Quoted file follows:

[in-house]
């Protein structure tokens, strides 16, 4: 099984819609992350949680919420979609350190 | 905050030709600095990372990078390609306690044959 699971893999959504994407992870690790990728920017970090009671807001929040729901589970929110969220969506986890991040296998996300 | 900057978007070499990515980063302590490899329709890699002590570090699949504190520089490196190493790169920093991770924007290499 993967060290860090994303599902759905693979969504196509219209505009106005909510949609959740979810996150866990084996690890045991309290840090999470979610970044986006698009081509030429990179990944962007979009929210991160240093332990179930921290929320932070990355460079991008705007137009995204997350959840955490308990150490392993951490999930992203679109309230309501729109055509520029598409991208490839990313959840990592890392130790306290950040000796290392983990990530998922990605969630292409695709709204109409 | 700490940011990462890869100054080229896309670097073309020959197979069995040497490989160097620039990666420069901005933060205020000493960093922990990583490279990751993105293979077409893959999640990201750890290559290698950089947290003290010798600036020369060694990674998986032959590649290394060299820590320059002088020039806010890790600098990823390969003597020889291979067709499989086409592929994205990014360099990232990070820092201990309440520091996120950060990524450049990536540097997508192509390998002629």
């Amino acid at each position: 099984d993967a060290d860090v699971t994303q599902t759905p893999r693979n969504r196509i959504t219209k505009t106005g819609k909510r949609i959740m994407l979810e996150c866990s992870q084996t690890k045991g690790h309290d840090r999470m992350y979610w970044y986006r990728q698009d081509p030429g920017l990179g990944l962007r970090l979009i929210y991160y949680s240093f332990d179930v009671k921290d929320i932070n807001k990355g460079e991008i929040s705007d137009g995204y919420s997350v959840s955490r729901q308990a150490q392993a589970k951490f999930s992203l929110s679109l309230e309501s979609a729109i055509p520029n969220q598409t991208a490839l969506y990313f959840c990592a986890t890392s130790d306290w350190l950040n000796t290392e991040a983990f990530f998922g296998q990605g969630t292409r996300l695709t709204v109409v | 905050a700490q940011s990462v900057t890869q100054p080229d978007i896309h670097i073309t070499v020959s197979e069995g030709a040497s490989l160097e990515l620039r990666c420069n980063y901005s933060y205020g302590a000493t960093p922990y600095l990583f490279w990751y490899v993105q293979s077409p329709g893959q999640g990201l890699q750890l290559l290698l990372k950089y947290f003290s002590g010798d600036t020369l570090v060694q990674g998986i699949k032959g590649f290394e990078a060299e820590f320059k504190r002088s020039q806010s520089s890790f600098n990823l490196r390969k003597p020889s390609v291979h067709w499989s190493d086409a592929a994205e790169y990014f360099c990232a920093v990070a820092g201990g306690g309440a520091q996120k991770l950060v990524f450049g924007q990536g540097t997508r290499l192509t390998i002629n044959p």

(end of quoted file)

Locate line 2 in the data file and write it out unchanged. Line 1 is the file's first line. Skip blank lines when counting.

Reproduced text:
């Protein structure tokens, strides 16, 4: 099984819609992350949680919420979609350190 | 905050030709600095990372990078390609306690044959 699971893999959504994407992870690790990728920017970090009671807001929040729901589970929110969220969506986890991040296998996300 | 900057978007070499990515980063302590490899329709890699002590570090699949504190520089490196190493790169920093991770924007290499 993967060290860090994303599902759905693979969504196509219209505009106005909510949609959740979810996150866990084996690890045991309290840090999470979610970044986006698009081509030429990179990944962007979009929210991160240093332990179930921290929320932070990355460079991008705007137009995204997350959840955490308990150490392993951490999930992203679109309230309501729109055509520029598409991208490839990313959840990592890392130790306290950040000796290392983990990530998922990605969630292409695709709204109409 | 700490940011990462890869100054080229896309670097073309020959197979069995040497490989160097620039990666420069901005933060205020000493960093922990990583490279990751993105293979077409893959999640990201750890290559290698950089947290003290010798600036020369060694990674998986032959590649290394060299820590320059002088020039806010890790600098990823390969003597020889291979067709499989086409592929994205990014360099990232990070820092201990309440520091996120950060990524450049990536540097997508192509390998002629």